Or sometimes you shove an entire beatdown into a perfectly composed single image, (to be fair, a large, double-page spread image):
Rob Haynes’ clean “European” line gives a beautiful stillness to the bedlam and even seems to suggest slow motion within a non-moving drawing. But there is so much action taking place within the drawing through deliberate construction of well-placed diagonals. The perspectival depth of the scene is almost entirely suggested by the perfectly angled throwing stars. This could never be a freeze frame of a movie because ever s0 slightly different moments in time are all being compressed into one image. The tiny details of the detritus should alert any haters to the intense care put into Haynes’ seemingly simple style. This methodology is fully-considered, able to tackle large buildings, figures and even minuscule hoops of metal. I remember when this “fill-in” issue of David Mack and Joe Quesada’s run on Daredevil came out, so many readers were disgusted by this “amateurish” art. Quesada himself knew he was actually being shown up on his own book. Haynes doesn’t need to cover his anatomy work with hatching or cleverly placed shadows. Every line is exactly where it should be and any more would be needless fiddling. The lines may and colors may be flat, but I’ve never seen Daredevil look so round. The athlete the stories always tried to suggest is finally there in this shot, seeming to float across the tops of buildings. And the story itself was a clever little conceit designed to fit perfectly between the surrounding issues of the run, fleshing out the world of the story much as this gorgeous image fleshes out Murdock and his New York night life.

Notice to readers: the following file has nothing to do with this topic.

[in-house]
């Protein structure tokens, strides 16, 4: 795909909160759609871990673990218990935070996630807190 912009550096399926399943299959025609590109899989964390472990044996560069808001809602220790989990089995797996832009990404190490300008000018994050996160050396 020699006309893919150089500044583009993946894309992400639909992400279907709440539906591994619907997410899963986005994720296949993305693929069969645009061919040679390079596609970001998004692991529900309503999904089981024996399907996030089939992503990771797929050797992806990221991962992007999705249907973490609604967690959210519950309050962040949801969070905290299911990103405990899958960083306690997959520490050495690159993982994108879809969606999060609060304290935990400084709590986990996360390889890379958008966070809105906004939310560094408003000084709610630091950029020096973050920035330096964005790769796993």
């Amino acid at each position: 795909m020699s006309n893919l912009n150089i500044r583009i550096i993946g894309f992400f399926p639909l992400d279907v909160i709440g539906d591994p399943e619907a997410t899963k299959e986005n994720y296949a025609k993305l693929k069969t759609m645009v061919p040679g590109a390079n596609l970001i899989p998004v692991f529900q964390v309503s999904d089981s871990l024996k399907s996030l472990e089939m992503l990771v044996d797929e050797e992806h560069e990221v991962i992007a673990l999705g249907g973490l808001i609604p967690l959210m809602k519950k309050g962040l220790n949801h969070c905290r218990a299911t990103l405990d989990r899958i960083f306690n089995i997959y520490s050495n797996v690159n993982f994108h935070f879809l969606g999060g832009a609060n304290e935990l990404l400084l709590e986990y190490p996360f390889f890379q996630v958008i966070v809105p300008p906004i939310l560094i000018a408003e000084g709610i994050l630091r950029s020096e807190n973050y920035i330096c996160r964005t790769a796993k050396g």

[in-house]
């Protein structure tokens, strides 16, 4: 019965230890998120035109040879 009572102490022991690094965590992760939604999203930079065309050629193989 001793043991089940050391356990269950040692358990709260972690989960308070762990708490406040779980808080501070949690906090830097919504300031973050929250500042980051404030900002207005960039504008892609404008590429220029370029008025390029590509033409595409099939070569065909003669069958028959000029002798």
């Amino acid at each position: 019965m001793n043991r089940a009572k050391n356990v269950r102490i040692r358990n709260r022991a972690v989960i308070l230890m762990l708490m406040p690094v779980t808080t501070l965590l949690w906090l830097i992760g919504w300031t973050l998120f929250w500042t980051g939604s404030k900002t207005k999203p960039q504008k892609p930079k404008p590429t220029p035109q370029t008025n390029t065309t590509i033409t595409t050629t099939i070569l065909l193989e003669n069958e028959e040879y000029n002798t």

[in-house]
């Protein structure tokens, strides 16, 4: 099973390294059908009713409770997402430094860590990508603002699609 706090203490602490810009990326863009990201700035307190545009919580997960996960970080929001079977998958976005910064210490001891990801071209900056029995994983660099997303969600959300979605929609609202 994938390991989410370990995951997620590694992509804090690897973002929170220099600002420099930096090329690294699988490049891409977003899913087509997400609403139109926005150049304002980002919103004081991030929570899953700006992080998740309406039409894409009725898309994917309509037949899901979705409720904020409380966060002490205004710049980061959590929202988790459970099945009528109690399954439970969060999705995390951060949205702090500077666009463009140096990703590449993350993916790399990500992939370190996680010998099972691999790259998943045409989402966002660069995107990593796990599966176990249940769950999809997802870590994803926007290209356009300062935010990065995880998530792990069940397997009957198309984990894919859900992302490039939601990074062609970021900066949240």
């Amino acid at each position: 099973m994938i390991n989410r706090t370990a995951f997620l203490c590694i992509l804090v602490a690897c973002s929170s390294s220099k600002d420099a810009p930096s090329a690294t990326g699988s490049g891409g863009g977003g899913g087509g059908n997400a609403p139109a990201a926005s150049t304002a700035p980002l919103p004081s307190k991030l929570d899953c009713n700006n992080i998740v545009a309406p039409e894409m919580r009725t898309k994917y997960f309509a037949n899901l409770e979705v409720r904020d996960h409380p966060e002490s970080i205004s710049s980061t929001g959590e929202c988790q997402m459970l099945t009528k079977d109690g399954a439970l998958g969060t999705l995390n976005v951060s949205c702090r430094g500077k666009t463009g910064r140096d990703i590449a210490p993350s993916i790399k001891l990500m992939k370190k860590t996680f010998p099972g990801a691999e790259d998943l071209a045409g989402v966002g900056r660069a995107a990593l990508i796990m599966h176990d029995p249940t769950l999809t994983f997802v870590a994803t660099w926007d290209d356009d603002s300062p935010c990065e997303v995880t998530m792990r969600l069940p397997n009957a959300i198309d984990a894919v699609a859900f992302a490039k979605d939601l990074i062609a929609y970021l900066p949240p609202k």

And before any nitpickers point out that, be all that as it may, Haynes still got lazy and recycled his perfect pose on the female in the back, her name is “Echo.” I’ll let you guess her powers and put that wagging finger down.